2.     Eyes lifted

Alone she stood
invisible to all
even herself
bound by sickness
for 18 years slowly stooping
lower as the
bonds of infirmity
she bends to the ground
            in pain
            and shame
her horizon lowering with each
day confining her world to
her feet and ground around
She stood
stooped at the back
hidden and silent
            even to herself.

Hope was gone
replaced by doubts and such
deep dismay.
Her face etched in the question
that defines her
binds her
She had been obedient
            tried to live Torah
paid the tax
done what was expected
She had been loyal
            to God
            and her people
She was not the holiest
she was not the worst
and her reward was to be
shuffling through each day
staring at the ground
punished for some unknown sin
by this far away God
who abandoned her
to this life
leaving her shamed

So she stood
behind the others
hidden by the others
unseen by all
even herself
just inside
listening to the man
who taught Torah so differently
on this Sabbath.

Ready to resume her bound life
stooped by infirmity
the ground her horizon
not really listening
a nudge
eyes looking at her
eyes seeing her
he speaks
this rabbi
from Nazareth
“daughter come here”
She has been seen
she has been seen!
she stoops forward in
pain and shame
eyes down in
pain and shame
bound and silent.
“Woman, you’re free!”
And as he touches her
the bonds snap releasing
her bent body releasing
her shame and
she is slowly lifted
            from within
God’s mercy and love
gently raise
her head
her eyes lift
to see the world
his words
his touch
she is resurrected
freed to live once more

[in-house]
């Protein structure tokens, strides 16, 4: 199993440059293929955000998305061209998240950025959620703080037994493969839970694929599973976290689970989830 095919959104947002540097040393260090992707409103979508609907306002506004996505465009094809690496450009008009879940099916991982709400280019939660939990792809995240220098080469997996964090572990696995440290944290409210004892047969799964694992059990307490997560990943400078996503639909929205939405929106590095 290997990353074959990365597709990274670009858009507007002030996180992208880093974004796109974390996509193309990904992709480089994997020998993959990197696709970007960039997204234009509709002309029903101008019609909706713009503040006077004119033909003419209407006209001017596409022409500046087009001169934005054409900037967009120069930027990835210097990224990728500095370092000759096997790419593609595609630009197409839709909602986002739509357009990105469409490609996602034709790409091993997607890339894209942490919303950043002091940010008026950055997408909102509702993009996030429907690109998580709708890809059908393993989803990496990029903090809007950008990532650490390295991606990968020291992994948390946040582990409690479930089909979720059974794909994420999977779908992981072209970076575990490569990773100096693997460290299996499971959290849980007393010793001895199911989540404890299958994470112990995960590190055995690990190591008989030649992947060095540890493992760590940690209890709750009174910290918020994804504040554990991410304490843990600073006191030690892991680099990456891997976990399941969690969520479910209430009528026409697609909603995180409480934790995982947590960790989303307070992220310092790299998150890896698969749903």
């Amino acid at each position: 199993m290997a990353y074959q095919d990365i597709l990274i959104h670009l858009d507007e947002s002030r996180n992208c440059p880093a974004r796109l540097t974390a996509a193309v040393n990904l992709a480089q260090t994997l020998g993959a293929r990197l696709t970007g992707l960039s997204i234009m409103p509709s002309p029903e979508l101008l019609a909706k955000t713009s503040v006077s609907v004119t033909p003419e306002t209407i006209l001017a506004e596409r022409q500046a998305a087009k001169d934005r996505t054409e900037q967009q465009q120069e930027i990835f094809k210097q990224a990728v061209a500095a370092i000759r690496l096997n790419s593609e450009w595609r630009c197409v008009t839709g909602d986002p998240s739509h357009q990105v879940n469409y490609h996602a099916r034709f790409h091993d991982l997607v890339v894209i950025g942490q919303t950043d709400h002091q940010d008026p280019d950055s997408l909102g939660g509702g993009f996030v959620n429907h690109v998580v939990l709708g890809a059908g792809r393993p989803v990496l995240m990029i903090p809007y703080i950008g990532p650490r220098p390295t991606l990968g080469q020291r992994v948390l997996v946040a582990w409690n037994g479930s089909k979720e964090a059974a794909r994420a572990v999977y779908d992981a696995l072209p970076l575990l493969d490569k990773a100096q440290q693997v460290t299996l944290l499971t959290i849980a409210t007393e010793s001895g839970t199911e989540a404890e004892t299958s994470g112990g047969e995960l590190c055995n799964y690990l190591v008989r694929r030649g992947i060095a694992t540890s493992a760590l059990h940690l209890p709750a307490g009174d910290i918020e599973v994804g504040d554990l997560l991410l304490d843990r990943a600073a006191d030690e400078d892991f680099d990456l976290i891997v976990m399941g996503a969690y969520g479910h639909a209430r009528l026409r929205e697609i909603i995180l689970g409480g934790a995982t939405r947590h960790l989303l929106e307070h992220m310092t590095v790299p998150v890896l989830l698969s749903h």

a daughter of Abraham.
Her eyes lift to see
her new horizon
and meets the eyes of one
who is so small
who stands
in outraged indignation.

“God is not honoured in this,
to live Torah we honour
keeping this day holy we honour
be gone
come another day
to be healed
this is God’s day of rest
There is no honour in this!”
She sees his stoop
the bonds tightening
as he stands tall
there is no honour.
His obedience binds
His loyalty blinds
his horizon shrinking
as he speaks
there is no honour here.
She has been here
She will not go back.

As the rabbi replies
with stern words inviting
lives lived in God’s mercy and grace
honouring God in our forgiving and love
she wobbles in the revelation
she is
a daughter of Abraham
even by herself.
Her horizon is wide
by all that God is

Wednesday, August 17, 2016

Behold a daughter of Abraham

“And behold a woman having a spirit of infirmity 18 years”[1]. Or as the NRSV puts it “And just then there appeared a woman with a spirit that had crippled her for eighteen years”[2]. We slide past that line. And yet here is the crux. Behold – and invisible woman, invisible for 18 years, is seen by Jesus. He sees not a cripple, not someone with a problem that needs dealing with. He sees a daughter of Abraham. Everything stems from that. In being seen her spirit of infirmity leaves her, her bonds are loosed, and she is able to stand into fullness of life, restored and visible.
In contrast the synagogue leader sees only sick people wanting healing. Come another day. Today is God’s Sabbath. The rules, the theology, the preconceptions get in the way. He can’t see.
When we look at others do we really see them? Do we see sons and daughters of Abraham? Or people needing help/healing/whatever?

[2] Luke 13:10